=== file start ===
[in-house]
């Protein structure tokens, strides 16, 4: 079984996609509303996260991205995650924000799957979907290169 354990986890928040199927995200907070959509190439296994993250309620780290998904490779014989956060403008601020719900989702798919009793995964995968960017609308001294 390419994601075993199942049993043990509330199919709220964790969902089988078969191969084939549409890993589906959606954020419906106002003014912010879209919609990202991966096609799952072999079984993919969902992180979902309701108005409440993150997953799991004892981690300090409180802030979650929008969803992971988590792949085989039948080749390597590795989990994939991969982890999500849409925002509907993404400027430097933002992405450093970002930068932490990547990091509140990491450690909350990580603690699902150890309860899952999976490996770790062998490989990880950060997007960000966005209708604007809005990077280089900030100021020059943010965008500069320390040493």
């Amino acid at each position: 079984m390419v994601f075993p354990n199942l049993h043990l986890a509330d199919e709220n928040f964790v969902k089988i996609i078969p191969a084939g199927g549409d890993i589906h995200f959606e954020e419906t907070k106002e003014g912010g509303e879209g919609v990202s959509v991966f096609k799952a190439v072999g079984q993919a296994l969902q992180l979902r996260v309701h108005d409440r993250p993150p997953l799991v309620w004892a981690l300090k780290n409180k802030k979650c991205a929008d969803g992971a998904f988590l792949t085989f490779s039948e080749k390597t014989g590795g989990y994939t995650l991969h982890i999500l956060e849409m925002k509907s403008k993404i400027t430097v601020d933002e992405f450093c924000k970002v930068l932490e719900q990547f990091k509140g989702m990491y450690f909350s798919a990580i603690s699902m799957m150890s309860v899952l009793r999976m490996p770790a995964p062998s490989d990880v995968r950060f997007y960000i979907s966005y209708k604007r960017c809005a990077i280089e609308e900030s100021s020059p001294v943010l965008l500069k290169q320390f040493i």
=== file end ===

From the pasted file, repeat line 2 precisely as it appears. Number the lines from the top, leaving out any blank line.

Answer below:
């Protein structure tokens, strides 16, 4: 079984996609509303996260991205995650924000799957979907290169 354990986890928040199927995200907070959509190439296994993250309620780290998904490779014989956060403008601020719900989702798919009793995964995968960017609308001294 390419994601075993199942049993043990509330199919709220964790969902089988078969191969084939549409890993589906959606954020419906106002003014912010879209919609990202991966096609799952072999079984993919969902992180979902309701108005409440993150997953799991004892981690300090409180802030979650929008969803992971988590792949085989039948080749390597590795989990994939991969982890999500849409925002509907993404400027430097933002992405450093970002930068932490990547990091509140990491450690909350990580603690699902150890309860899952999976490996770790062998490989990880950060997007960000966005209708604007809005990077280089900030100021020059943010965008500069320390040493």